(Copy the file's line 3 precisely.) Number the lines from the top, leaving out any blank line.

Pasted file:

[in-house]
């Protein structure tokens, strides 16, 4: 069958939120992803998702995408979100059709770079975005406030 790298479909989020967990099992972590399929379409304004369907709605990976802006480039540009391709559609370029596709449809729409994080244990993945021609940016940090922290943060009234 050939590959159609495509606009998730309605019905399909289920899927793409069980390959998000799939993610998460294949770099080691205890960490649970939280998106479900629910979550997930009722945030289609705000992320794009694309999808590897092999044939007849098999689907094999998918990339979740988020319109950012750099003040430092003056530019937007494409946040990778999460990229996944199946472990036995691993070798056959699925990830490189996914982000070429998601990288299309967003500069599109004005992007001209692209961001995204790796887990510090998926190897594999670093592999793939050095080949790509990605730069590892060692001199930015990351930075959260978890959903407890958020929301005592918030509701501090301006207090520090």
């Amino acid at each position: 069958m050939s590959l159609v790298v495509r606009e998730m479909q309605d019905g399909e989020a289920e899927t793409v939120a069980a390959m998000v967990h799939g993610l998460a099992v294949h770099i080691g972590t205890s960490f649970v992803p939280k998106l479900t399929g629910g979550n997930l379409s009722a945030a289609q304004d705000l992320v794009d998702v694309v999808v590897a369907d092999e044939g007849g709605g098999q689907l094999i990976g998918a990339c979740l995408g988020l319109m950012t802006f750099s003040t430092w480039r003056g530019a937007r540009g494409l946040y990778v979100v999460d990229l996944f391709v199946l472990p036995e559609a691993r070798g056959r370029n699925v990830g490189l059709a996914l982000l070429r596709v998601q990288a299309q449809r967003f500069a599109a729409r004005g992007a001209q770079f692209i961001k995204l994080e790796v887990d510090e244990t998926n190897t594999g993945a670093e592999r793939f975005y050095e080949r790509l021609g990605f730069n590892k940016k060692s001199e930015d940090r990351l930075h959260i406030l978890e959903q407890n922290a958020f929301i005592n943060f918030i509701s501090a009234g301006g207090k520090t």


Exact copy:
């Amino acid at each position: 069958m050939s590959l159609v790298v495509r606009e998730m479909q309605d019905g399909e989020a289920e899927t793409v939120a069980a390959m998000v967990h799939g993610l998460a099992v294949h770099i080691g972590t205890s960490f649970v992803p939280k998106l479900t399929g629910g979550n997930l379409s009722a945030a289609q304004d705000l992320v794009d998702v694309v999808v590897a369907d092999e044939g007849g709605g098999q689907l094999i990976g998918a990339c979740l995408g988020l319109m950012t802006f750099s003040t430092w480039r003056g530019a937007r540009g494409l946040y990778v979100v999460d990229l996944f391709v199946l472990p036995e559609a691993r070798g056959r370029n699925v990830g490189l059709a996914l982000l070429r596709v998601q990288a299309q449809r967003f500069a599109a729409r004005g992007a001209q770079f692209i961001k995204l994080e790796v887990d510090e244990t998926n190897t594999g993945a670093e592999r793939f975005y050095e080949r790509l021609g990605f730069n590892k940016k060692s001199e930015d940090r990351l930075h959260i406030l978890e959903q407890n922290a958020f929301i005592n943060f918030i509701s501090a009234g301006g207090k520090t």